The Triumphant Return of Private U.S. Passenger Rail

June 17, 2014

in CityLab from The Atlantic, 17 June 2014:

Beginning in 2016, All Aboard Florida will run 32 departures a day between Miami, Fort Lauderdale, and West Palm Beach, with service extending to Orlando soon afterwards. With a maximum speed of 125 miles per hour, the trains will complete the 240-mile journey in less than three hours…

It’s a big project by any standard, but it looms even larger in historical context. No private intercity passenger rail line has operated in the United States in 30 years — and it has been longer still since a new service was introduced. “You’d have to go back over 100 years to find a significant investment in private intercity rail in the U.S.,” says David Levinson, a transportation analyst at the University of Minnesota…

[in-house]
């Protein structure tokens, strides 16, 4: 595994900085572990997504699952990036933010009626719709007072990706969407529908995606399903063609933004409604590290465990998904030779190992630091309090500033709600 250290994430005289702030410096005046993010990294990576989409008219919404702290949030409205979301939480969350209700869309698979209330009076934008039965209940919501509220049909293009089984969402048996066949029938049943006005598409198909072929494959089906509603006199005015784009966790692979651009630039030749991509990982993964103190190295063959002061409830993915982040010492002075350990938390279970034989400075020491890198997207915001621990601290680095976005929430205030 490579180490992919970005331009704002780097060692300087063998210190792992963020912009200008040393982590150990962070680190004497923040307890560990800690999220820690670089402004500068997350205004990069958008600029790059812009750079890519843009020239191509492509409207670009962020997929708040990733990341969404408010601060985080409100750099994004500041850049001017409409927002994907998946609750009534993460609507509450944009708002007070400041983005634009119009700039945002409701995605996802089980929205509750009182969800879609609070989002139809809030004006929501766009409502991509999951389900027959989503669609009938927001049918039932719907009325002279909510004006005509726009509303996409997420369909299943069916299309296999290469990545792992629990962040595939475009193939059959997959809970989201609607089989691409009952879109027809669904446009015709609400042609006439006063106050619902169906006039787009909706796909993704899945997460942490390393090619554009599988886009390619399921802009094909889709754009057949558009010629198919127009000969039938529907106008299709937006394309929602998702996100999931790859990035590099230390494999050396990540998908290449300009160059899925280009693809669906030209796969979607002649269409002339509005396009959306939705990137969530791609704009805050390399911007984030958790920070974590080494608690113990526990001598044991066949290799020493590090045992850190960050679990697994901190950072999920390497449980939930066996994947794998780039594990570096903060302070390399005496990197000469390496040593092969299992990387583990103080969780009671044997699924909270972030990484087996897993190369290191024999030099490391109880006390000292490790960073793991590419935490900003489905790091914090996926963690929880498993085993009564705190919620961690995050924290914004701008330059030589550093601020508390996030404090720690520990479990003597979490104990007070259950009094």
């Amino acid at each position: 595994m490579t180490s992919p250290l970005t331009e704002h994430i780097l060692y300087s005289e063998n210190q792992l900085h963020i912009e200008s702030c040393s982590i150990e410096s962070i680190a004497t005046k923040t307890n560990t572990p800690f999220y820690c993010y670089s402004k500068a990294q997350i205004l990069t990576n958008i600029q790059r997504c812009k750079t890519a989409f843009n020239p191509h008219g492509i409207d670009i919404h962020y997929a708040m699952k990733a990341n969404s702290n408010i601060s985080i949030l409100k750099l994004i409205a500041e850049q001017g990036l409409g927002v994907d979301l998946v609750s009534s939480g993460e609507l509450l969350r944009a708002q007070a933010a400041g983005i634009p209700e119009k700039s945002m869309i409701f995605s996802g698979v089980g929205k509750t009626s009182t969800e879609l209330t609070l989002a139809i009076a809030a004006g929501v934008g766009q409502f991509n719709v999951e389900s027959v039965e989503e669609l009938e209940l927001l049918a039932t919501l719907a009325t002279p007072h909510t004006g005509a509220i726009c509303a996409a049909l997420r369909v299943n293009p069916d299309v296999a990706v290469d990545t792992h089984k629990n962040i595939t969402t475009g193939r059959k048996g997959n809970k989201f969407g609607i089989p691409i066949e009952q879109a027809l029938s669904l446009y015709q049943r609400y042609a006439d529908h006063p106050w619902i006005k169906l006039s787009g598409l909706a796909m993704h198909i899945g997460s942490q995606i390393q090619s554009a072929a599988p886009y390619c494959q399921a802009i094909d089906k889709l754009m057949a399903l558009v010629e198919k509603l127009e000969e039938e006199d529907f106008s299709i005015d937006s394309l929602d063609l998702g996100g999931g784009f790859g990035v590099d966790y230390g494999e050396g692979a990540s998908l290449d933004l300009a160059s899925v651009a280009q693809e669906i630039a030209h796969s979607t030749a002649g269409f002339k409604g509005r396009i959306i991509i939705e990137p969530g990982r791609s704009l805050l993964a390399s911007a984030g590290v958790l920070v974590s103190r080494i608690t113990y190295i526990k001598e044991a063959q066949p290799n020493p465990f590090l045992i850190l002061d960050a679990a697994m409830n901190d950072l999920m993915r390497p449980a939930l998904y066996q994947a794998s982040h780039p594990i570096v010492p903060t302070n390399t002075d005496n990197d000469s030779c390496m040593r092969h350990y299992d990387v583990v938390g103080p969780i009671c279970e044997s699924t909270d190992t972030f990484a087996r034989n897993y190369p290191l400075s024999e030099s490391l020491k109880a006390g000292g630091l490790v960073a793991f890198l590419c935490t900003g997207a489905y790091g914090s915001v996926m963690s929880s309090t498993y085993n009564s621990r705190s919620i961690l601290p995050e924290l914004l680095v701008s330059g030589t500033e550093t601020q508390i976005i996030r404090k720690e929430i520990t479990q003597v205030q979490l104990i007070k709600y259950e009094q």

Can All Aboard Florida establish a blueprint for how private freight railways, which averted financial ruin by abandoning passenger service, can profit from its revival? “If it can work there, it could work in other markets. The other private rail firms absolutely can be watching this,” says Adie Tomer, an associate at the Brookings Institution Metropolitan Policy Program who studies passenger rail. “This a great test for America.”

Read the rest of the story at CityLab

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